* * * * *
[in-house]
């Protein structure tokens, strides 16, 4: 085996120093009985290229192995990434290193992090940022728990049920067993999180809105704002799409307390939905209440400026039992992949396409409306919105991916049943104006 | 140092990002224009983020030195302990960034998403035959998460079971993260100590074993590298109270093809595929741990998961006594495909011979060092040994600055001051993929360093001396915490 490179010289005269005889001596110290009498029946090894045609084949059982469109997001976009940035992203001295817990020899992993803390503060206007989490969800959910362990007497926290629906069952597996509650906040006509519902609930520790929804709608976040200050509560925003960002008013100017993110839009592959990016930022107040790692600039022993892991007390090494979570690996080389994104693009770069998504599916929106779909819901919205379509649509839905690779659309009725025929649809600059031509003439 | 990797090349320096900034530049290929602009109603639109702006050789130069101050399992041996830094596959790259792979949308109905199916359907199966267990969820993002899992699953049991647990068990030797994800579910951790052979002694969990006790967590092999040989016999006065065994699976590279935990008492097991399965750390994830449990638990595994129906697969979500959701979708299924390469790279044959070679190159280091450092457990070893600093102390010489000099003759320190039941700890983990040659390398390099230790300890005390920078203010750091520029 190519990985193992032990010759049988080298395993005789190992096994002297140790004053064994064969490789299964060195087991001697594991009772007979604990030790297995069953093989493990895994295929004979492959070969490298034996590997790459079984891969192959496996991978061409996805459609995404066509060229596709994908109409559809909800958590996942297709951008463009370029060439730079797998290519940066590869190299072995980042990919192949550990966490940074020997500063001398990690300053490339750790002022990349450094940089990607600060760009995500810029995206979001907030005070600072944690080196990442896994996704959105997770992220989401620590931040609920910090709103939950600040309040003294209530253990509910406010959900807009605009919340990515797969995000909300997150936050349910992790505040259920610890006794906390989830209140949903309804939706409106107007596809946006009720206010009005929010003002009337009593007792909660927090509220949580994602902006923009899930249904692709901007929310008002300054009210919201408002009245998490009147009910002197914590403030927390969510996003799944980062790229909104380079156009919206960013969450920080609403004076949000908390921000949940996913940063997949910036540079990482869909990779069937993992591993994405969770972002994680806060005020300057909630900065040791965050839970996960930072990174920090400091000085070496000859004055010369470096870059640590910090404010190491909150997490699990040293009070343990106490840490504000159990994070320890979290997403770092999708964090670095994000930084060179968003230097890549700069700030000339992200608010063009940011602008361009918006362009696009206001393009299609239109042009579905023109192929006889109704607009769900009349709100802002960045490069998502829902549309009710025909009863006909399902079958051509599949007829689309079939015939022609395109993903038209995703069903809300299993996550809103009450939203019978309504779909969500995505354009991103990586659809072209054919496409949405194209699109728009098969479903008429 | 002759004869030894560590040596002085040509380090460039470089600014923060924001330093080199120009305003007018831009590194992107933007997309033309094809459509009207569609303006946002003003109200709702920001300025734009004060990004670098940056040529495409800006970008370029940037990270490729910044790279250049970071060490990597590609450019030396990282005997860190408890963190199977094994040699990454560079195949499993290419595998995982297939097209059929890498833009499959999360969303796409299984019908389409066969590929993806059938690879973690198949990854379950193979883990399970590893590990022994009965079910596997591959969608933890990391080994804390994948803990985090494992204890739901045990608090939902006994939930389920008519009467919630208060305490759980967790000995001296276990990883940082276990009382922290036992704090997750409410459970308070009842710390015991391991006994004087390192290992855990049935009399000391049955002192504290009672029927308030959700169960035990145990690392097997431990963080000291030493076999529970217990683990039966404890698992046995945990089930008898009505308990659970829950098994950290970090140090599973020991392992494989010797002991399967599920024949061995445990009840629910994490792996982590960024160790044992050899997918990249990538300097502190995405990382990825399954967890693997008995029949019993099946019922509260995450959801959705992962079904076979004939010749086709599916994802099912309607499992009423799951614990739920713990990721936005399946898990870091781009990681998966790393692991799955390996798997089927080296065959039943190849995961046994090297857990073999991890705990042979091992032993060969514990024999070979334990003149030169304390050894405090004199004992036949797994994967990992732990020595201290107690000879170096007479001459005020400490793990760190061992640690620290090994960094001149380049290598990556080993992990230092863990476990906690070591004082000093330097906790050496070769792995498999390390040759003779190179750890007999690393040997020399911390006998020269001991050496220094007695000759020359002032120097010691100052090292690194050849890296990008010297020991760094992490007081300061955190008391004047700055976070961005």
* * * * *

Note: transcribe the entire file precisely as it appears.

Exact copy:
[in-house]
């Protein structure tokens, strides 16, 4: 085996120093009985290229192995990434290193992090940022728990049920067993999180809105704002799409307390939905209440400026039992992949396409409306919105991916049943104006 | 140092990002224009983020030195302990960034998403035959998460079971993260100590074993590298109270093809595929741990998961006594495909011979060092040994600055001051993929360093001396915490 490179010289005269005889001596110290009498029946090894045609084949059982469109997001976009940035992203001295817990020899992993803390503060206007989490969800959910362990007497926290629906069952597996509650906040006509519902609930520790929804709608976040200050509560925003960002008013100017993110839009592959990016930022107040790692600039022993892991007390090494979570690996080389994104693009770069998504599916929106779909819901919205379509649509839905690779659309009725025929649809600059031509003439 | 990797090349320096900034530049290929602009109603639109702006050789130069101050399992041996830094596959790259792979949308109905199916359907199966267990969820993002899992699953049991647990068990030797994800579910951790052979002694969990006790967590092999040989016999006065065994699976590279935990008492097991399965750390994830449990638990595994129906697969979500959701979708299924390469790279044959070679190159280091450092457990070893600093102390010489000099003759320190039941700890983990040659390398390099230790300890005390920078203010750091520029 190519990985193992032990010759049988080298395993005789190992096994002297140790004053064994064969490789299964060195087991001697594991009772007979604990030790297995069953093989493990895994295929004979492959070969490298034996590997790459079984891969192959496996991978061409996805459609995404066509060229596709994908109409559809909800958590996942297709951008463009370029060439730079797998290519940066590869190299072995980042990919192949550990966490940074020997500063001398990690300053490339750790002022990349450094940089990607600060760009995500810029995206979001907030005070600072944690080196990442896994996704959105997770992220989401620590931040609920910090709103939950600040309040003294209530253990509910406010959900807009605009919340990515797969995000909300997150936050349910992790505040259920610890006794906390989830209140949903309804939706409106107007596809946006009720206010009005929010003002009337009593007792909660927090509220949580994602902006923009899930249904692709901007929310008002300054009210919201408002009245998490009147009910002197914590403030927390969510996003799944980062790229909104380079156009919206960013969450920080609403004076949000908390921000949940996913940063997949910036540079990482869909990779069937993992591993994405969770972002994680806060005020300057909630900065040791965050839970996960930072990174920090400091000085070496000859004055010369470096870059640590910090404010190491909150997490699990040293009070343990106490840490504000159990994070320890979290997403770092999708964090670095994000930084060179968003230097890549700069700030000339992200608010063009940011602008361009918006362009696009206001393009299609239109042009579905023109192929006889109704607009769900009349709100802002960045490069998502829902549309009710025909009863006909399902079958051509599949007829689309079939015939022609395109993903038209995703069903809300299993996550809103009450939203019978309504779909969500995505354009991103990586659809072209054919496409949405194209699109728009098969479903008429 | 002759004869030894560590040596002085040509380090460039470089600014923060924001330093080199120009305003007018831009590194992107933007997309033309094809459509009207569609303006946002003003109200709702920001300025734009004060990004670098940056040529495409800006970008370029940037990270490729910044790279250049970071060490990597590609450019030396990282005997860190408890963190199977094994040699990454560079195949499993290419595998995982297939097209059929890498833009499959999360969303796409299984019908389409066969590929993806059938690879973690198949990854379950193979883990399970590893590990022994009965079910596997591959969608933890990391080994804390994948803990985090494992204890739901045990608090939902006994939930389920008519009467919630208060305490759980967790000995001296276990990883940082276990009382922290036992704090997750409410459970308070009842710390015991391991006994004087390192290992855990049935009399000391049955002192504290009672029927308030959700169960035990145990690392097997431990963080000291030493076999529970217990683990039966404890698992046995945990089930008898009505308990659970829950098994950290970090140090599973020991392992494989010797002991399967599920024949061995445990009840629910994490792996982590960024160790044992050899997918990249990538300097502190995405990382990825399954967890693997008995029949019993099946019922509260995450959801959705992962079904076979004939010749086709599916994802099912309607499992009423799951614990739920713990990721936005399946898990870091781009990681998966790393692991799955390996798997089927080296065959039943190849995961046994090297857990073999991890705990042979091992032993060969514990024999070979334990003149030169304390050894405090004199004992036949797994994967990992732990020595201290107690000879170096007479001459005020400490793990760190061992640690620290090994960094001149380049290598990556080993992990230092863990476990906690070591004082000093330097906790050496070769792995498999390390040759003779190179750890007999690393040997020399911390006998020269001991050496220094007695000759020359002032120097010691100052090292690194050849890296990008010297020991760094992490007081300061955190008391004047700055976070961005």